Enabling the workforce to succeed in their careers of choice is thus the goal that career development seeks to achieve. There are multitudes of interventions that play their part in this endeavor. These range from structured interventions to unstructured ones and from those aimed at a group of audiences to customized individual ones. Few of the examples include role-specific technical training programs, behavioral training programs, development centers, continued education programs, career breaks and sabbaticals, coaching and mentoring interventions and what not. Each of these is directed towards a specific objective. Let’s see how it works.
Earlier, we discussed how multiple career paths are impressed upon the organizational hierarchy in the career pathing exercise. In a similar fashion, career development would look at what are the learning needs of the workforce at different stages of each of these career paths. Based on such a need identification process, certain learning needs are identified. These then lead to development of the said interventions in order to satisfy the learning needs. The choice of an intervention is generally determined by the sheer size of the target audience and the generality/ specificity of the learning need. For e.g. target audience is larger at lower levels of the hierarchy and learning needs are generic while it becomes opposite as one moves up the hierarchy.
Thus, general class-room style training programs would enable generic learning at lower levels of hierarchy while personalized coaching interventions are applied at top of the hierarchy. Another classification is based on the content. Technical trainings are identified for imparting role-specific technical learning. These are aimed at equipping participants with technical skills required for the role. On the other hand, behavioral programs aim at developing those behaviors which are identified as leading to success in the role.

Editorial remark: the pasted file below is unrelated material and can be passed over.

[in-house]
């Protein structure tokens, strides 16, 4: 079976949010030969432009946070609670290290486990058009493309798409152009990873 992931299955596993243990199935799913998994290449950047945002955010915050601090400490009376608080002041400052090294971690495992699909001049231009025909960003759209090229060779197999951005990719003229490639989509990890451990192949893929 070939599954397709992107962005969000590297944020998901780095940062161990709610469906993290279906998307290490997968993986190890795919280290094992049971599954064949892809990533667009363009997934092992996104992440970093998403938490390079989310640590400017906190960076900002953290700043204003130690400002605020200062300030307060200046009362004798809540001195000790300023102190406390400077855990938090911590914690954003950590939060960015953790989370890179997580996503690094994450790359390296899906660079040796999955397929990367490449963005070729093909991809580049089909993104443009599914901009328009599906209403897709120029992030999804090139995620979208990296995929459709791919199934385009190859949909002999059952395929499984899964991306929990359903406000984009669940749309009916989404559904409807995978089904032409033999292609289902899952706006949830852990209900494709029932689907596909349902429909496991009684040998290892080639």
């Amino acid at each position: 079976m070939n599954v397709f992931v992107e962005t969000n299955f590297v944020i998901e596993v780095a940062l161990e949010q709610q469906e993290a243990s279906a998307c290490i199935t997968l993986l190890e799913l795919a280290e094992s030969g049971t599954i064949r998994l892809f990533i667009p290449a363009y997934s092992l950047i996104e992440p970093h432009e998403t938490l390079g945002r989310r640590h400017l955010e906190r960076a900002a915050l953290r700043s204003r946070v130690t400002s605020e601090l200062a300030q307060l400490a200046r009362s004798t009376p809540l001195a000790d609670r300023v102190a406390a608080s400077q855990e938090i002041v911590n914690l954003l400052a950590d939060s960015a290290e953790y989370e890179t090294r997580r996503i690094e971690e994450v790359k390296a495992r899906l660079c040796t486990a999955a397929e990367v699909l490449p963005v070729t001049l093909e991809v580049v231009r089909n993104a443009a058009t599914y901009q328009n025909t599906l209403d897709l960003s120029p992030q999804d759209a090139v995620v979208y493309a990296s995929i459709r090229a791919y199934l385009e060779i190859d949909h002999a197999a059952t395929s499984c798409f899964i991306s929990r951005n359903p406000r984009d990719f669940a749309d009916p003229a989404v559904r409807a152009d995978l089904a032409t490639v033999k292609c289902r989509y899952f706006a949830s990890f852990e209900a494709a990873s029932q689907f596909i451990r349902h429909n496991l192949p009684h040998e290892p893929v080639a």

A special mention here is required for the “development centers”. Development centers aim at providing the participant with their scores on particular competencies which are identified as those which are vital to success in the organization. These competencies are referred to as “core competencies”. Development centers stand as a state-of-the-art measurement tool. If properly administered, they go a long way in developing desired competencies in the workforce.
Finally, I would like to say that in the competitive times of today, trade secrets and physical capabilities are no more a competitive advantage. There is nothing that one organization produces today and the other is unable to produce better for a long time – be it a product or a service. Sustainable competitive advantages are going to manifest in the human side of business, in the workforce. And in such a situation, career pathing and development, like other strategic HR contributions, stand as determinants of success.
I would like to conclude saying that there cannot be a monolithic career in the current times. The modern careers are always going to be under construction.
-The following article was published in the magazine “XpressHR” (by XLRI Jamshedpur) and is written by Sahil Tewari, Manager – HR @ Amazon India.